The moderation in the decline of new home sales could be sending a signal that the credit squeeze is now easing, experts at the Housing Industry Association believe.
HIA figures show that after falling by 8.5% in 2018, new home sales seemed to have stabilised in the first quarter of the current year, recording a measly 0.1% decline.
HIA senior economist Geordan Murray said the muted decline in new home sales suggests that the credit squeeze is now loosening up and that homebuyers are starting to adjust to the new lending norms.
“The credit squeeze impacted the market at a time when the natural housing cycle was already beginning to cool. Banks reduced the amount of money they were willing to lend and the time it took to get a loan approved blew out. The market is now showing signs of adjusting to the new levels of lending," he said.
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In regional terms, the results were varied: new home sales in South Australia, New South Wales, and Western Australia increased by 8.6%, 4.8%, and 2.3%, respectively. On the other hand, Queensland and Victoria witnessed new home sales plunge by 4.7% and 2.9%, respectively.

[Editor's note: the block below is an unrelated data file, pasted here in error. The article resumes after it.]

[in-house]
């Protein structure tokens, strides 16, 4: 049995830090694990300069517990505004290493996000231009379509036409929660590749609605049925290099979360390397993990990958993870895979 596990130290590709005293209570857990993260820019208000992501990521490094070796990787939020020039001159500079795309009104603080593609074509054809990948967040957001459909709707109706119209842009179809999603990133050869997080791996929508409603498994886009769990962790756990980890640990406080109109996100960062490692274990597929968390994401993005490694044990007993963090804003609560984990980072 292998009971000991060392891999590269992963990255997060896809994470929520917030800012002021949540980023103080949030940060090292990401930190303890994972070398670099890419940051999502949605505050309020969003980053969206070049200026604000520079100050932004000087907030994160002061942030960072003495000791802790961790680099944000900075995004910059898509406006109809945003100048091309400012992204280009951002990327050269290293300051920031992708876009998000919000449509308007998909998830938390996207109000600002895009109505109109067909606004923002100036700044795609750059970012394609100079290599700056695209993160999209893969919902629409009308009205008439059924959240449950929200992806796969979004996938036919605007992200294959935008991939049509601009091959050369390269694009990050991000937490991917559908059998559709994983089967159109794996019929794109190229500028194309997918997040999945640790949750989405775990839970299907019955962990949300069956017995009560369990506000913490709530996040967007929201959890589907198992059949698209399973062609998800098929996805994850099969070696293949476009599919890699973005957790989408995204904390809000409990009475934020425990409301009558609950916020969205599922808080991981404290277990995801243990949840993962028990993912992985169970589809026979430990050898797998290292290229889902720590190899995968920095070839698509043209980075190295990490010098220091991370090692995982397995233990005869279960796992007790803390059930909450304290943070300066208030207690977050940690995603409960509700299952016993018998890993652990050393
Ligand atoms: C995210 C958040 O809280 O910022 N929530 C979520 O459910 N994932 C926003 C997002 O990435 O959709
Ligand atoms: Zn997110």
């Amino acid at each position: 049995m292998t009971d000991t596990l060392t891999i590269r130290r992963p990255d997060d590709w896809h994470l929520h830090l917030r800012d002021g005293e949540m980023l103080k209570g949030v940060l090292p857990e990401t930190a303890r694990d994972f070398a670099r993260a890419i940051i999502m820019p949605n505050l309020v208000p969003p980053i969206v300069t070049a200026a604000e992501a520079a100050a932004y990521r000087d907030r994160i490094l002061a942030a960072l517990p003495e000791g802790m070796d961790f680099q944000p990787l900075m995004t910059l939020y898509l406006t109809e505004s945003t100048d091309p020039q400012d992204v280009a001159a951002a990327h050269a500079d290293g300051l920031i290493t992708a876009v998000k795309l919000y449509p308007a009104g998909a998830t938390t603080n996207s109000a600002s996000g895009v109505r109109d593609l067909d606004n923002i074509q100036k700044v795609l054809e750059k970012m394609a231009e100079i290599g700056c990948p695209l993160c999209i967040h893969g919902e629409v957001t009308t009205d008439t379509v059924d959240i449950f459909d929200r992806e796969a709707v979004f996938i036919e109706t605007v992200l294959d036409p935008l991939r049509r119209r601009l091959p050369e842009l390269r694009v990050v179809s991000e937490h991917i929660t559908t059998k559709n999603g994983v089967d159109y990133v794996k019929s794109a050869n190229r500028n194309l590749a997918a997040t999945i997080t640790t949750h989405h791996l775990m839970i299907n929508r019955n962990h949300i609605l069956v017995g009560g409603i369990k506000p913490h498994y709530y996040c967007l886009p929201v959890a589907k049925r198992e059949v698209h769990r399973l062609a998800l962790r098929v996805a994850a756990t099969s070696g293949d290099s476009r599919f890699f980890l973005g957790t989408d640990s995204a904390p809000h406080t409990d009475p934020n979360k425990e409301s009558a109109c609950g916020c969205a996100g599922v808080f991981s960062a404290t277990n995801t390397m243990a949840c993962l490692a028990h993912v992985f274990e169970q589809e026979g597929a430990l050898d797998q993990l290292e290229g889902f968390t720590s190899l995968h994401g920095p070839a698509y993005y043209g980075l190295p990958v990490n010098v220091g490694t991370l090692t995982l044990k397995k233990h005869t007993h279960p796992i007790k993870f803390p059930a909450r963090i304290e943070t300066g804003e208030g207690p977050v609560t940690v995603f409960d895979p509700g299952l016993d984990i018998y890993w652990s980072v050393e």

“Three of the five mainland states experienced a significant increase in new homes sales on the previous month, reversing some of the declines experienced in 2018," Murray said.
However, the upcoming elections could potentially dampen new home sales figures as investors and home buyers put their plans on hold. The highly contested debate on negative gearing and capital gains tax could weigh on their decisions to enter the property market.
"The election result will rectify this uncertainty, but the potential for higher taxes on housing means a post-election rebound in sales may not eventuate," Murray said.
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